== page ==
They actually seem likely to nominate an unabashed socialist.
by Conrad Black
Editor’s note: The following piece was written before the results of the New Hampshire primary were released.
Though this may not be a representative opinion, I think Joe Biden’s decline turned into a power dive with his claim over the weekend of almost sole responsibility for the destruction of Robert Bork’s nomination to the U.S. Supreme Court in 1987. Even this was dishonest, as Teddy Kennedy’s savage attack, imputing to Bork the desire to banish women who sought an abortion to the care of butchers in back allies, carried more weight than did Biden, who as chairman of the Senate Judiciary Committee was supposed to show a modicum of impartiality. But they were both guilty of abominable mistreatment of a very distinguished nominee. Nothing else counted but the Kennedy-Biden surmise that Bork wished to ban abortions. This had its ironies, as both Biden and Kennedy often made a considerable display of their status as Roman Catholics, and as American public opinion has shifted, approval of unrestricted abortion at the taxpayers’ expense is no longer a political free lunch.
The fact that Biden remains triumphalist about his blackballing of Bork, along with his defensiveness opposite Senator Kamala Harris when she accused him of opposing general school-busing for racial balance in the 1970s even though it meant taking millions of schoolchildren out of their neighborhoods, show again how malleable Biden is. In other circumstances, it would be sad to see Biden gradually reduced from the status of a popular and somewhat respected former holder of a national office to his present pitiable state as the former odds-on favorite to an also-ran with neither financial nor popular support. It is usually distressing, at the human level, to see the implosion of the dreams and status of the elderly. On this occasion, distress is mitigated by his nastiness in the Bork affair, by his boast of having secured the dismissal of a Ukrainian prosecutor, and by his unbecoming complacency, as in his unctuous assertion that he would not comment on his son’s questionable activities in Ukraine, so as not to distract from the “guilt of the president” (as if there were any chance of Trump’s being guilty of anything raised in the nonsensical impeachment fiasco).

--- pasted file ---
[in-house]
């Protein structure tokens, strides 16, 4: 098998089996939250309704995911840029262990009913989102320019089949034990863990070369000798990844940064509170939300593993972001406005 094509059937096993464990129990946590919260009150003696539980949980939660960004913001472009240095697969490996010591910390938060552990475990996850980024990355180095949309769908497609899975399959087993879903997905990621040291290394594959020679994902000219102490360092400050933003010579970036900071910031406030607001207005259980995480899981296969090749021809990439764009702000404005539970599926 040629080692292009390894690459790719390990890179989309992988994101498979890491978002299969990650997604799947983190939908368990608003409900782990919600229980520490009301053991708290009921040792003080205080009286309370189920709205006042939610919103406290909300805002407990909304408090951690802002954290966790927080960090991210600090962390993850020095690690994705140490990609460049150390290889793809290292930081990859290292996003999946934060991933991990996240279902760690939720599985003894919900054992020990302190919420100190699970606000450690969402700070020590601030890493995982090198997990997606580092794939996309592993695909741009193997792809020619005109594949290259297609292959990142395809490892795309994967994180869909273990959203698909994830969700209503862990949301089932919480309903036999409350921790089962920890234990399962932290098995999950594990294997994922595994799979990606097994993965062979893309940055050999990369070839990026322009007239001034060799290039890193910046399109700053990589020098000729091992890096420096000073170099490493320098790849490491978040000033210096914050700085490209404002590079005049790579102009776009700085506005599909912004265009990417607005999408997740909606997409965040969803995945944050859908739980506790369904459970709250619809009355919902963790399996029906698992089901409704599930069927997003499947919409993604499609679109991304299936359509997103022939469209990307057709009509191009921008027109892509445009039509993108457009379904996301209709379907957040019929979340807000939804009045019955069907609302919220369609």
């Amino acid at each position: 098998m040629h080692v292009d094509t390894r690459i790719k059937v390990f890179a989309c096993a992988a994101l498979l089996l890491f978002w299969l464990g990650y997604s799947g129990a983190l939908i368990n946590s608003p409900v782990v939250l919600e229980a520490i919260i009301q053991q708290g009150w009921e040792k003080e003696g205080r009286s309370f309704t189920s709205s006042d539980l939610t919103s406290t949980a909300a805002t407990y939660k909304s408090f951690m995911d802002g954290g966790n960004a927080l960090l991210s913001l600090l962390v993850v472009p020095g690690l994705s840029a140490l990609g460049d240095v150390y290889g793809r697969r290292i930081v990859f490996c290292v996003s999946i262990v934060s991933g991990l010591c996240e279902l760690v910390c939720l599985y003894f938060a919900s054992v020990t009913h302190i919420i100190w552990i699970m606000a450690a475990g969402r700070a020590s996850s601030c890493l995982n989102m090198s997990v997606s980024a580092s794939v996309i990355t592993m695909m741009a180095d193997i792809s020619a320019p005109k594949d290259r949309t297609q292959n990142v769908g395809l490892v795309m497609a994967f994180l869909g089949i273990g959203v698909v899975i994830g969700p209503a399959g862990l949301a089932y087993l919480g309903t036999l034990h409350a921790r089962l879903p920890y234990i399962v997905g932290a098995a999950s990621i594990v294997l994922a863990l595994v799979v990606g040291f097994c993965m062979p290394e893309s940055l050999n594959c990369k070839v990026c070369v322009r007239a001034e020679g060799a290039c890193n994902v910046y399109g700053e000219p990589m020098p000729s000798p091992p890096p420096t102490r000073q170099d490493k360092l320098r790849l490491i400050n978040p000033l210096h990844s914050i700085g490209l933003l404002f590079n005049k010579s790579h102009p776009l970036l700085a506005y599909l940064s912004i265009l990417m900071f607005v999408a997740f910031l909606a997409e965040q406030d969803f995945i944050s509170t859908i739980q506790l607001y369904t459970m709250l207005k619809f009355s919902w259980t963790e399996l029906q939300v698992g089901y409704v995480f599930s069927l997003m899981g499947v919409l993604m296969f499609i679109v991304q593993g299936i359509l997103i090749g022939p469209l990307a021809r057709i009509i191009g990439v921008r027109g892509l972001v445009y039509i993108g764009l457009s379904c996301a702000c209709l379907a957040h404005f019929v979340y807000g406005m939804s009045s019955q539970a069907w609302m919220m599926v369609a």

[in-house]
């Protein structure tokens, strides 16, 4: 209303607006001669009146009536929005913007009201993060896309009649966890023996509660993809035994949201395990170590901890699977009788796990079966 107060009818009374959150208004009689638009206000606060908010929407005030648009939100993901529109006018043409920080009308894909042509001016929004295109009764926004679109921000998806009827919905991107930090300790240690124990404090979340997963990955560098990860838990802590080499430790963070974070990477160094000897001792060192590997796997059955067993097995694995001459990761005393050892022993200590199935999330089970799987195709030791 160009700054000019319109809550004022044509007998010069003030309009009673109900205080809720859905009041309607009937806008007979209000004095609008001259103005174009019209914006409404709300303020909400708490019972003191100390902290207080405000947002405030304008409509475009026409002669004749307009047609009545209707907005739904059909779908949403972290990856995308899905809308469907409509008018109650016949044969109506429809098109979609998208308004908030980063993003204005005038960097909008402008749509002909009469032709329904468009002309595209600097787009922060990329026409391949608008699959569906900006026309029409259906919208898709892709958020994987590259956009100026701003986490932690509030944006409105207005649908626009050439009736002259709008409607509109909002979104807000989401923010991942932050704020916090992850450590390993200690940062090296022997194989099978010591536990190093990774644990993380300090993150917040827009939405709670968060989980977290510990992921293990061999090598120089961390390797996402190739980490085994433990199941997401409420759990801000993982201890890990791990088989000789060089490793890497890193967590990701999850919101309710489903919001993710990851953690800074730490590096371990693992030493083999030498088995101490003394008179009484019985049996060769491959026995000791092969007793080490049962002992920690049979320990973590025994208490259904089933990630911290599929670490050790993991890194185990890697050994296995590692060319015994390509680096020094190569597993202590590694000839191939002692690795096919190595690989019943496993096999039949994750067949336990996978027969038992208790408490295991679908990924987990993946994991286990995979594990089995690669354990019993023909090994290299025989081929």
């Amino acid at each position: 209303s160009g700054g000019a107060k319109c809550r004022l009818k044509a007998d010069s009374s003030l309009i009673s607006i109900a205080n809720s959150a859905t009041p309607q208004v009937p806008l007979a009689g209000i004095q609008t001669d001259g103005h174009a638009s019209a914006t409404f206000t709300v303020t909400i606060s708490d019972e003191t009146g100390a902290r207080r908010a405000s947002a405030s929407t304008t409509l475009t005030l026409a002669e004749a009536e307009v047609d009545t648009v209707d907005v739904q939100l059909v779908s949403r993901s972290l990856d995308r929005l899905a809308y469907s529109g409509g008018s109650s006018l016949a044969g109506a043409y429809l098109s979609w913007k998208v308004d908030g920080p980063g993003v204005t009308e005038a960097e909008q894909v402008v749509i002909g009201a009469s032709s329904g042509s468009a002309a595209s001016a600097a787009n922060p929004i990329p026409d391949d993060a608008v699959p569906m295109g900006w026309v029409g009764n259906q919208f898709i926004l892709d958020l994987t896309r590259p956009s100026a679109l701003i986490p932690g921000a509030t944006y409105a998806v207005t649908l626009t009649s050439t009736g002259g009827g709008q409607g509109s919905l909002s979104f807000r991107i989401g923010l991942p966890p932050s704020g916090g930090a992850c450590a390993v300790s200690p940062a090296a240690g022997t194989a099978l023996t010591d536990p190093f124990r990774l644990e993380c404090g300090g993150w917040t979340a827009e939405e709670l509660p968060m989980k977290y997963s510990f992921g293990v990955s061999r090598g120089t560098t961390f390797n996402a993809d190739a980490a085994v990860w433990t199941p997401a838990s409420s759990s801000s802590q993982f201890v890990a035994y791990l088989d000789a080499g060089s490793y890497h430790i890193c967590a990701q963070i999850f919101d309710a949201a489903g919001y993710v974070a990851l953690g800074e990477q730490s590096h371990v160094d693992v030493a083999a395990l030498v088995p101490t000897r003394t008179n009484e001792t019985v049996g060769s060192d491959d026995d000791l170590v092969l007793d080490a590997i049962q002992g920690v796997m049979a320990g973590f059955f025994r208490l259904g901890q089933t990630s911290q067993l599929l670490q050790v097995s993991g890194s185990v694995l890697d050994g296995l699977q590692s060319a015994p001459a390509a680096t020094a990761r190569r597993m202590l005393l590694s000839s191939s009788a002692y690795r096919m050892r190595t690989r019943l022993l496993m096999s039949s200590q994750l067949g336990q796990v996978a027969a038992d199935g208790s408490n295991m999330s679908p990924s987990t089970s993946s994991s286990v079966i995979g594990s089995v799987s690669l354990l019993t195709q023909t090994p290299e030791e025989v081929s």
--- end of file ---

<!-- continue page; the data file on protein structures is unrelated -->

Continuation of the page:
Biden’s decline is not altogether surprising either, since in his pursuits of the Democratic presidential nomination before he was vice president he never got any traction, and he had to abandon his campaign in 1987 after he was caught plagiarizing from British Labour Party leader Neil Kinnock that he was “the first person in my family in a thousand generations to go to university.” (A thousand generations back takes us to the Cro-Magnon era.) It was not such a lapidary phrase, nor was Kinnock such a substantial figure, to justify lifting the words as if they were original. And court-ordered school busing was an insane policy that he should have remained proud to have opposed.
This waffling is the affliction of the Democrats, not just of Biden. It is toe-curlingly embarrassing to see Michael Bloomberg apologize for the police policy of “stop and frisk,” the random search of people by police to determine if they are carrying unlicensed firearms. It was good policy and it reduced crime, but Bloomberg bugged out. In today’s Democratic Party, all pressure is from and toward the left, and Amy Klobuchar deserves credit for dissenting and expressing reservations about a presidential nominee who is a declared socialist. She is the only candidate in the Democratic fray who has raised a peep of concern about scrambling leftward like a frightened spider. She preserves, to some extent, the fine conscientious tradition of Hubert Humphrey’s Minnesota Farmer-Labor Democrats. Apart from her, this is a uniquely contemptible turn of events.